If applying a high-pass filter to the main speakers then this can make integration easier if it enables the overlapping frequency range covered by both sub and main speakers to be reduced. An additional key aspect to improving integration that I’m only aware of being implemented via DSP is the ability to have full control over time delays between the main speakers and subwoofers. In many setups the subwoofer will be further away from the listener than the main speakers and so to get things properly time-aligned the signal sent to the main speakers needs to be delayed relative to the sub. A phase control on a subwoofer can’t do this, and even if a sub is closer than the main speakers controls on a sub are generally crude in comparison to what can be achieved externally via DSP. I will though note that DSP-based subwoofer integration will be a much more appealing option for those with exclusively digital sources than those who use a turntable, and that whilst I feel time-delay correction is optimal I don’t think it’s as essential as it may first appear. Many people who don’t fully correct for this still enjoy using subwoofers, including members of this forum.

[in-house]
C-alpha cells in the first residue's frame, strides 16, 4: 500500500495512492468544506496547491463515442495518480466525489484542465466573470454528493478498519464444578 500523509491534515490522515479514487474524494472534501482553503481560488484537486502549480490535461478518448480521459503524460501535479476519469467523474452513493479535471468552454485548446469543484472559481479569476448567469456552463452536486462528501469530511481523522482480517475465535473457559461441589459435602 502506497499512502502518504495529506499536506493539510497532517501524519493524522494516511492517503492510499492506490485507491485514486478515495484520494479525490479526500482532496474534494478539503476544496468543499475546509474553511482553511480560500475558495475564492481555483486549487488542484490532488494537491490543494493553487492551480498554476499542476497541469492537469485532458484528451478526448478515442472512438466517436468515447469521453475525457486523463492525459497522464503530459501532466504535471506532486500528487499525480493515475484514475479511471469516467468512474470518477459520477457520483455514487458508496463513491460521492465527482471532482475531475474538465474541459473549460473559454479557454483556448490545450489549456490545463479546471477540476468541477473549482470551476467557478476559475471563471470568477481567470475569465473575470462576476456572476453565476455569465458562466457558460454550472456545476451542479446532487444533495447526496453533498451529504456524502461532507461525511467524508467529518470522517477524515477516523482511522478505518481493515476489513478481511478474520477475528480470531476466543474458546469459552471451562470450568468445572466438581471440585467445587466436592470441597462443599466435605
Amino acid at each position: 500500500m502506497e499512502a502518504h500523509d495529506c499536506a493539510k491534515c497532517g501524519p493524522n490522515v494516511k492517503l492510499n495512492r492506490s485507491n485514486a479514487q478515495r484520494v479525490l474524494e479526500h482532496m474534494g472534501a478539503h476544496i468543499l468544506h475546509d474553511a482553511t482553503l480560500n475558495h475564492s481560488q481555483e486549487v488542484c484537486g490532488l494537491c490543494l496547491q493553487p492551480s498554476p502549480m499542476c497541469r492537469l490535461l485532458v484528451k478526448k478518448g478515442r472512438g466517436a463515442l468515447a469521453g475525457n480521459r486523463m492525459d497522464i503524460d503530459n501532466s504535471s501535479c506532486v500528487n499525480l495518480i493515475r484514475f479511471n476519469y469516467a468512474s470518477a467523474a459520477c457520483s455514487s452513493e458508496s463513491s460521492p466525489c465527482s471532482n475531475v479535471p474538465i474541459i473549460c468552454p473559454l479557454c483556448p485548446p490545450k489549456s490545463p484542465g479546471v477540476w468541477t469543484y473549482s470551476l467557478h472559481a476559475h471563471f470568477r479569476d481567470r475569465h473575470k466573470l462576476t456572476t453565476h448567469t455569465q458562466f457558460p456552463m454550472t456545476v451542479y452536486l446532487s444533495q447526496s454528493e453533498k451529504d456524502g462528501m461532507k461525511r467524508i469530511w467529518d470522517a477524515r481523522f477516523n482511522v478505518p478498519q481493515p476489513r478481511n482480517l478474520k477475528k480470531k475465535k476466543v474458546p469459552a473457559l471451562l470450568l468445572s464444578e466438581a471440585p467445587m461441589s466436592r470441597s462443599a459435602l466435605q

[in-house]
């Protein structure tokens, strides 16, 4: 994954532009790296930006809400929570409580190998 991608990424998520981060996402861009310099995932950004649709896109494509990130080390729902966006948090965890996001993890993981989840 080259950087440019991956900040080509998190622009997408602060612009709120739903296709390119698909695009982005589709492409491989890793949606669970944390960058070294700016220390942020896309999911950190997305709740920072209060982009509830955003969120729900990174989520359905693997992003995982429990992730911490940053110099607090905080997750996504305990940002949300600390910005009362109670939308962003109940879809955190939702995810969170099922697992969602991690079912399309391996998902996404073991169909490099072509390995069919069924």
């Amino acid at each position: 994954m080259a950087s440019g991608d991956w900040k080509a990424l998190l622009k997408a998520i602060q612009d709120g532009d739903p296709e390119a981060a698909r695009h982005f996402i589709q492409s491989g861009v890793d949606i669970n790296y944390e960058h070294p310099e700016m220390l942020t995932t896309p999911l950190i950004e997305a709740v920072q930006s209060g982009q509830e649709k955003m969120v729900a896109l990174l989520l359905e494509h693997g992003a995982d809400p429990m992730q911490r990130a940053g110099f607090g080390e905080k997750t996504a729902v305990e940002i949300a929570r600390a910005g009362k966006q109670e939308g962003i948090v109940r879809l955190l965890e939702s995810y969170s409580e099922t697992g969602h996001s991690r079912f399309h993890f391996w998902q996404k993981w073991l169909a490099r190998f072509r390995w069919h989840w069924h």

One final point I’ll make on integration is that no matter what approach is being taken I think it is far easier to optimise with the aid of microphone measurements to see what is actually going on. Which is not to say lots of people haven’t got results they like without doing so.

.

I use DSP to integrate my subwoofer using a miniDSP SHD, along with applying EQ to manage room mode effects. It is particularly in this context that I am a ‘fan’, which I’m aware is very different to simply adding a stand-alone sub to a more conventional system. On the flip-side I would encourage those who have only ever tried the latter to not dismiss the former without having experienced it. For what it’s worth I doubt I could meaningfully enhance my own system with a sub without DSP and EQ. I did try adding a sub to a different system without DSP years ago but at the time I lived in a flat with poor sound-proofing and so essentially I could never run the sub loud enough to do anything meaningful. Consequently integration was rather moot :(.

Edited by MartinC
  • Like 5
  • Upvote 2

Share this post


Link to post
Share on other sites